Anyway, my choices and circumstances end up making this cocktail not entirely appealing, just kind of weird. I keep hoping the liqueur will settle down, I know the heat of the ginger will oxidize out, but am not sure what will happen with the Cardamom.

Well, until I get the whole Forbidden Fruit thing sorted out, you may want to instead make this luscious, (and also amusingly named,) creation of Audrey Saunders’, The Tantris Sidecar (recipe via Chuck Taggart’s Gumbopages):

The Tantris Sidecar

1 ounce V.S. Cognac (e.g. Hennessey or Courvoisier).
1/2 ounce Busnel Calvados.
1/2 ounce Cointreau.
1/2 ounce fresh lemon juice.
1/2 ounce simple syrup.
1/4 ounce green Chartreuse.
1/4 ounce pineapple juice.
Granulated sugar.

Rub a little lemon around the outside of a chilled cocktail glass and dredge it in the sugar, leaving a nice even stripe of sugar around the rim of the glass.

Combine all liquid ingredients with cracked ice in a cocktail shaker and shake for 10-12 seconds. Strain into the sugar-rimmed glass.

This post is one in a series documenting my ongoing effort to make all of the cocktails in the Savoy Cocktail Book, starting at the first, Abbey, and ending at the last, Zed.

Tango Cocktail

Tango Cocktail
2 Dashes Curacao. (5ml/1tsp Brizard Orange Curacao)
The Juice of 1/4 Orange. (Juice and peel 1/4 Navel Orange)
1/4 French Vermouth. (1/2 oz Noilly Prat Dry Vermouth)
1/4 Italian Vermouth. (1/2 oz Carpano Antica Vermouth)
1/2 Dry Gin. (1 oz Tanqueray Dry Gin)
Shake well and strain into cocktail glass. (Garnish with long ribbon Orange Peel.)

Harry McElhone, the likely source for the recipe, formats it slightly differently in his book, “Barflies and Cocktails” : 1/6 Curacao; 1/6 Orange Juice; 1/3 Italian Vermouth; 1/3 Plymouth Gin. He also notes this is a, “Recipe by Harry, Bartender Palermo, Rue Fontaine, Paris.”

Hm, I hate to mention this to the Harrys, but isn’t the Tango the same cocktail as the Satan’s Whiskers?

Anyway, when we served the Satan’s Whiskers at Heaven’s Dog for our special Halloween menu last year, Erik Adkins had the insight to note, “Don’t over shake this drink.  Most of the ingredients have a low abv plus there is oj.  The drink should have a strong middle.”

That piece of advice has significantly improved my opinion of the Satan’s Whiskers as a cocktail. Well, that along with including a piece of orange peel in the shaker for added citrus ooomph.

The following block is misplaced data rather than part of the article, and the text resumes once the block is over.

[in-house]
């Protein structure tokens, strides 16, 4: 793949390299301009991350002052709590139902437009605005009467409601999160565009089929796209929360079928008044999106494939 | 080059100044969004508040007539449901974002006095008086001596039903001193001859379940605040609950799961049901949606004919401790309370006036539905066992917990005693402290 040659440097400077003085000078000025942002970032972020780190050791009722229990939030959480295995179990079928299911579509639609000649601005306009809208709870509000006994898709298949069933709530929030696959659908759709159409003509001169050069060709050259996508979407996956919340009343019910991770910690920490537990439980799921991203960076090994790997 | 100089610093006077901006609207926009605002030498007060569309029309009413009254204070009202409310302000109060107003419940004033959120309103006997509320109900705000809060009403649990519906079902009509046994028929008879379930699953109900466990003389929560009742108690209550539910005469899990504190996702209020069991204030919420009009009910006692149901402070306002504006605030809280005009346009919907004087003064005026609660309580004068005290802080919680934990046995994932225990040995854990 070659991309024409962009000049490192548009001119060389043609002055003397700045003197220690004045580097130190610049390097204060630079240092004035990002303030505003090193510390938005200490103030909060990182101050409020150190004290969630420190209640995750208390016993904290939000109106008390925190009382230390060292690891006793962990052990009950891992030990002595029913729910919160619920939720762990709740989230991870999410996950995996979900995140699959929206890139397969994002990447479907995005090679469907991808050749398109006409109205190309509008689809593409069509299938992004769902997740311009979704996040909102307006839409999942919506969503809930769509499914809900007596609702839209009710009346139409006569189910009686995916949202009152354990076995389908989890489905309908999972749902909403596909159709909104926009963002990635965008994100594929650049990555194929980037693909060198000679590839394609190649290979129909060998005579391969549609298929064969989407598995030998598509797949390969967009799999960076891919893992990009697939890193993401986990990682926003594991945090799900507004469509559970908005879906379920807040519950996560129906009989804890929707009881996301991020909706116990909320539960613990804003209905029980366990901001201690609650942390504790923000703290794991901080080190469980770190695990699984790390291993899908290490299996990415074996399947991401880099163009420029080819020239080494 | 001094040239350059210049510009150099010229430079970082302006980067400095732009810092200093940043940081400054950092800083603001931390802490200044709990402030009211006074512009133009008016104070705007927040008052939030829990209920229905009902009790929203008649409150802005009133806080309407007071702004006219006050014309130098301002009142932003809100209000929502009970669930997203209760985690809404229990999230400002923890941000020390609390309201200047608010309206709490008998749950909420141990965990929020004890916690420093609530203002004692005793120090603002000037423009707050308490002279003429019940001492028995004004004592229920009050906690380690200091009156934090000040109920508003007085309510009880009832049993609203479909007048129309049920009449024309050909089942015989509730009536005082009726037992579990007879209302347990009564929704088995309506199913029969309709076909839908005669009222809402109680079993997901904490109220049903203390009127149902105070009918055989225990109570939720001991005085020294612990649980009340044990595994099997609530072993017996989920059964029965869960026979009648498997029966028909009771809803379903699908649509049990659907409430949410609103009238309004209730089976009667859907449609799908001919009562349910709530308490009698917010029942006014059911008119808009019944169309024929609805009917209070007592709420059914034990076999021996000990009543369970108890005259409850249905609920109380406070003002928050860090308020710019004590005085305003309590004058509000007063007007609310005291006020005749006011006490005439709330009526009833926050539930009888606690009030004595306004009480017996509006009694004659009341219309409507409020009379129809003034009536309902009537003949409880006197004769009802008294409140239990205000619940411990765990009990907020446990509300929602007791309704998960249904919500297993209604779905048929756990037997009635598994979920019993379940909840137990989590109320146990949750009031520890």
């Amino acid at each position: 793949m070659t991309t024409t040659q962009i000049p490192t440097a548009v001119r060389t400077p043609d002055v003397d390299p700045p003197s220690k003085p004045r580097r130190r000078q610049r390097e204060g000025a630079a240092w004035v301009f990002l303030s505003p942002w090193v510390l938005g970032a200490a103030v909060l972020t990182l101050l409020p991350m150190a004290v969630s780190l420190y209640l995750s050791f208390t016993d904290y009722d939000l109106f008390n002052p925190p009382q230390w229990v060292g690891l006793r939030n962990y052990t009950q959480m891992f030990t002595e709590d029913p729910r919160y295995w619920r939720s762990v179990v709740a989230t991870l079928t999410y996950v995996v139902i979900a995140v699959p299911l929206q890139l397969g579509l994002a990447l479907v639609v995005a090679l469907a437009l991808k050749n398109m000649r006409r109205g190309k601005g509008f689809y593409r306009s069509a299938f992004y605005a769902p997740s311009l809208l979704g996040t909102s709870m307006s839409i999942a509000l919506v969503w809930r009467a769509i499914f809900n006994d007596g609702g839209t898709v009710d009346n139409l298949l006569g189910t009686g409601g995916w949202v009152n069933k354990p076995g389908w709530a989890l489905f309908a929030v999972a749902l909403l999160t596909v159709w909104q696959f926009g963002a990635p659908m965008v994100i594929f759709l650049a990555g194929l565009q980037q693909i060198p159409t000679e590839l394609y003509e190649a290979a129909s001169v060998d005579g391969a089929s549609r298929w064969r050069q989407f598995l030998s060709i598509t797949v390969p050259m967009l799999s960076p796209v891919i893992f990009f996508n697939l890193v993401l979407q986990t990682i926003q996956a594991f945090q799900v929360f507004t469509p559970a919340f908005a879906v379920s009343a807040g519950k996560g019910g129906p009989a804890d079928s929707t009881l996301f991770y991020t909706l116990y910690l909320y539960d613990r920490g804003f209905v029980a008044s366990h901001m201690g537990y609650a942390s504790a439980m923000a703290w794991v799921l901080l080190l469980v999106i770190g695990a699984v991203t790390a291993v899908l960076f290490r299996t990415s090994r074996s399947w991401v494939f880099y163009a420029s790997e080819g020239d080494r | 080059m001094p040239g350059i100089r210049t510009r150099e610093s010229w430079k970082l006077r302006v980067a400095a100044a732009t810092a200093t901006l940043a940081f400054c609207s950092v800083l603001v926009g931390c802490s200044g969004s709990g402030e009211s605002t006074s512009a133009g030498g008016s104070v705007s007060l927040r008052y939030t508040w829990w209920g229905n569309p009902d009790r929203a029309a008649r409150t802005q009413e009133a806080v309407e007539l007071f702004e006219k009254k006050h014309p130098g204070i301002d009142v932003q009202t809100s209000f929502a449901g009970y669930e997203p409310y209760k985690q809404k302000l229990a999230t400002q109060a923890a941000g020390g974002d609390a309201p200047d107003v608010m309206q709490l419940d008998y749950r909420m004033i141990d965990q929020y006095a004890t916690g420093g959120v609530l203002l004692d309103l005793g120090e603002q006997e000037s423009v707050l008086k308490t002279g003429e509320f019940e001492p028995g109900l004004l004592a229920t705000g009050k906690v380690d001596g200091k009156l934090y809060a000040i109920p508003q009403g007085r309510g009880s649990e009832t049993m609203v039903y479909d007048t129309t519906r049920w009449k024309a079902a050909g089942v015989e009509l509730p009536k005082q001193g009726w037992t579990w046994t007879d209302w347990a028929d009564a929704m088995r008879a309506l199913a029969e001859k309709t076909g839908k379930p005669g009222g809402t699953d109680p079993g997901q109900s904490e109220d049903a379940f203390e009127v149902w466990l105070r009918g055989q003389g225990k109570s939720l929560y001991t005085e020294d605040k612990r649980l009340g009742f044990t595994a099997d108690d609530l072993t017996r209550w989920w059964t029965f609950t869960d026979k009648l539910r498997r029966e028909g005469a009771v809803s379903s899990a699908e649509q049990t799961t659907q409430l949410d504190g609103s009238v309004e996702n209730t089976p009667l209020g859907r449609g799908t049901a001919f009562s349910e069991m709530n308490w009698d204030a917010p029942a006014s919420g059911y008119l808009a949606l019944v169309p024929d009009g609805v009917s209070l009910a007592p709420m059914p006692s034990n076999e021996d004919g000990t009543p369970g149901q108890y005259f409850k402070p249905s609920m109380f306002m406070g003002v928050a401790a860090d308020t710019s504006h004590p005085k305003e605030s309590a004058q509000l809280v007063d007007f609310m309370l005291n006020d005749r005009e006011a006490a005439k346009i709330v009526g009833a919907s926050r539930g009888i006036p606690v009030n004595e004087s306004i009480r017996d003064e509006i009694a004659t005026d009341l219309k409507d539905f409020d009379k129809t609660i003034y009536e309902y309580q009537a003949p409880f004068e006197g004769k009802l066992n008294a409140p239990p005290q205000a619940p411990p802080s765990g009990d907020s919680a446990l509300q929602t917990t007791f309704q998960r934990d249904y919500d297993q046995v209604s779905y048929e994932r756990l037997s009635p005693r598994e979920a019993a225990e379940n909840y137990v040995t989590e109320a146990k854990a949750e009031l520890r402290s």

I still think Satan’s Whiskers is a better name than it is a cocktail, per se, but for those occasions when a stiff drink might be a little too stiff, it is a nice option to have.

At Heaven’s Dog, we also sometimes make another rather amusingly named variation on this theme, “Satan’s Soul Patch”, which substitutes Bourbon for Gin and has a flamed orange peel as a garnish.

Don’t tell the manly men who usually order this drink, Satan’s Whiskers, or Satan’s Soul Patch that they are mostly drinking Vermouth and Orange Juice!

This post is one in a series documenting my ongoing effort to make all of the cocktails in the Savoy Cocktail Book, starting at the first, Abbey, and ending at the last, Zed.

Tanglefoot Cocktail

Tanglefoot Cocktail
1/6 Orange Juice. (1/2 of 3/4 oz Blood Orange Juice)
1/6 Lemon Juice. (1/2 of 3/4 oz Lemon Juice)
1/3 Bacardi Rum. (3/4 oz Barbancourt White Rum)
1/3 Swedish Punch. (3/4 oz Underhill Punsch)
Shake well and strain into cocktail glass.

“T”! Wow! How many cocktails can be in T, U, V, X, Y, and Z? Well, actually, there are a fair number of cocktails in T and W, about an 100 more “Cocktails” before I hit the real final stretch of fizzes, juleps, cups and other “Fancy Drinks”. Still reason enough to “Smile”.

In his book, “Barflies and Cocktails,” Harry McElhone notes this is a “Recipe by Charly Kinney at Harry’s New York Bar, Paris.”

I only had a blood orange, so that’s what I had to use in the cocktail.

I was also feeling like a funkier rum would be a better complement to the Swedish Punch, so went with the Barbancourt.

Was definitely right about that!  This was quite a tasty formulation, with the tart early season blood oranges, lemon, Barbancourt, and Swedish Punch.  If you’ve got Swedish Punch, this would definitely be on my list of the top 2 or 3 cocktails to make with it.

Strangely, the best definition I can find for Tanglefoot is “cheap whiskey”.  I’m kind of guessing, this might be a drink that would result in your tangling up your dancing feet, that is, if you drank 3 or 4.

This post is one in a series documenting my ongoing effort to make all of the cocktails in the Savoy Cocktail Book, starting at the first, Abbey, and ending at the last, Zed.